Kerry Johnson-Miljan and Mulberry Street (“Fancy”) won the Introductory Level C test at the 2015 National Dressage Pony Cup with a score of 69 percent.
Ifeel compelled and amazed to reflect on an extraordinary little American quarter Horse and former reiner’s journey. Einsteins Dunit Fancy or “Fancy” was in a friend of a friend’s pasture, where she had spent the first years of her life with her brother. When I met her, she was a 5-year-old, who was originally trained as a reiner and then had been used for very light trail riding for the last two years. We had first gone to the farm she was at to check out her brother, but then we noticed, Hey, that little girl moves out! My friend Kerry Johnson-Miljan was looking for a large pony at the time and we wondered how tall Fancy was. The spunky little mare trotted out to greet us. She was 14.1! So we loaded her up and brought the country quarter Horse reiner home to a big dressage barn. We wondered if she could step up and be that large pony we needed. If not, she was already the best little trail horse we had ever seen and even just that would have been OK, too.
Kerry and Andrea Schten, our trainer and Fancy’s partowner, began work by taking off the couple hundred pounds Fancy had accumulated in her two-year hiatus from work. Every day was a new adventure. Kerry would discover wonderful things about Fancy that made her smile. As I sat and watched each day while my friend connected with this terrific little mare, I remember thinking, Huh. These two are going to go far together! As Kerry and Fancy worked their way through the honeymoon period, the weight came off, the muscles developed and they learned new things about each other with every ride. When April 2015 arrived, Andrea suggested that we take Fancy to a show to see what she could do. At her very first show, Fancy never faltered. Introductory Level didn’t seem to be a problem, and she was unphased by the rain, mud and the chaos of the showgrounds. As the weeks went on, Training Level seemed to offer a much better challenge for Fancy and Kerry. Fancy’s work schedule of a few days of dressage per week was interspersed with a couple of trail rides to keep everyone’s head clear. When it came time for Fancy to compete at Traning Level, she was fantastic. Kerry and Fancy were all smiles and the decision was made for the crew to head to the 2015 National Dressage Pony Cup.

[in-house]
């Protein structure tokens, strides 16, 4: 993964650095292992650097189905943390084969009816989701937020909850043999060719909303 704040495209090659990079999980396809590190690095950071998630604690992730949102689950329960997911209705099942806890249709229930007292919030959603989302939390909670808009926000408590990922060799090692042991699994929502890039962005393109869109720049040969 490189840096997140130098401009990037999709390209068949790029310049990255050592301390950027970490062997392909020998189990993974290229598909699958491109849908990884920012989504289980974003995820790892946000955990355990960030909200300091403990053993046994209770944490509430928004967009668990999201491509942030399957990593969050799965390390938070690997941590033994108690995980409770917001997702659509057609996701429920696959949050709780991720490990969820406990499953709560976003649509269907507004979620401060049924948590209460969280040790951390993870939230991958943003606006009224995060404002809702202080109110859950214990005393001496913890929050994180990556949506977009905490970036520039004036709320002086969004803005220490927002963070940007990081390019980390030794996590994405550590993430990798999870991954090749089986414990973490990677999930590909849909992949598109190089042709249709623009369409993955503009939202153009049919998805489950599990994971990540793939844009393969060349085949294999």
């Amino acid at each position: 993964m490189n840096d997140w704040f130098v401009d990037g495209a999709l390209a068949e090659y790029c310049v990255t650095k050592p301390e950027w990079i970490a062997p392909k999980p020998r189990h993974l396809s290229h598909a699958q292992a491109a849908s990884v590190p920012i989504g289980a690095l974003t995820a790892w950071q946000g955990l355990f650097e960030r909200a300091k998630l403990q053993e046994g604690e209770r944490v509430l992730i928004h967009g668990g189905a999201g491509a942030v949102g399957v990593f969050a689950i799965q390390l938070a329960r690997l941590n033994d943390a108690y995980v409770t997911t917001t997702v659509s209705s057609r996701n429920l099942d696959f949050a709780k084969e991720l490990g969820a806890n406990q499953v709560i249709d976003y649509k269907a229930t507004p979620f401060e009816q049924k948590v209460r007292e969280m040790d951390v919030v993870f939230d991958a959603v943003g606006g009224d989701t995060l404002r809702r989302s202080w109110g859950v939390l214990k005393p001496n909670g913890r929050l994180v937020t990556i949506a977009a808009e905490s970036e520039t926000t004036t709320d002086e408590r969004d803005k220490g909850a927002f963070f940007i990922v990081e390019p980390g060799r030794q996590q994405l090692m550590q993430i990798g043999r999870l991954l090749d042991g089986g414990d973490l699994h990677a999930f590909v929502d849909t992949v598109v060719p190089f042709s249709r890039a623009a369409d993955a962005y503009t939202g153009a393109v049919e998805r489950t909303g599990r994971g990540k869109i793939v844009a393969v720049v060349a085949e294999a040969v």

On a warm September 2 at 4 a.m., Kerry loaded up Fancy, whose show name had been changed to Mulberry Street, and headed for the National Dressage Pony Cup in Lexington, Kentucky. Our team was solid and included Kerry, trainer Andrea, the ever-ready show mom Denise Johnson and Julie Boerst, the second show mom. Fancy seemed to take everything in stride like the good-minded quarter Horse she is. Kerry, on the other hand, was suffering show nerves as the ultimate Type-A personality.
By Saturday afternoon the 100-degree heat and blistered feet had taken their toll on Kerry and the little team. In the qualifying classes the judges were tough, and Kerry and Fancy stood in the last qualifying spot going into the championships. Spirits were low. Kerry called me, anxious and upset, telling me about Fancy. “She was happy and listened to me. In my mind, she was great!” Kerry said. Then she paused and said, “I let her down as a rider! I wish I would have done better.” After a few more tears and deep breaths, she exclaimed, “But I’m not giving up!” Fancy was happy and ready to go the next morning. Kerry told me, “We are going for it. What have we got to lose?” They came out with a win in Introductory Level C, scoring 69 percent. Our former Einsteins Dunit Fancy, now Mulberry Street, was declared National Dressage Pony Cup Breed Award Champion! Through circumstances beyond her control, Fancy arrived in a dressage barn, where she stepped up to the challenge with ease, extending her trot and collecting her lope into a canter and winning a big competition after one summer of work with very caring hands on the other end of the reins. What else can Fancy and Kerry accomplish? Almost anything, I think.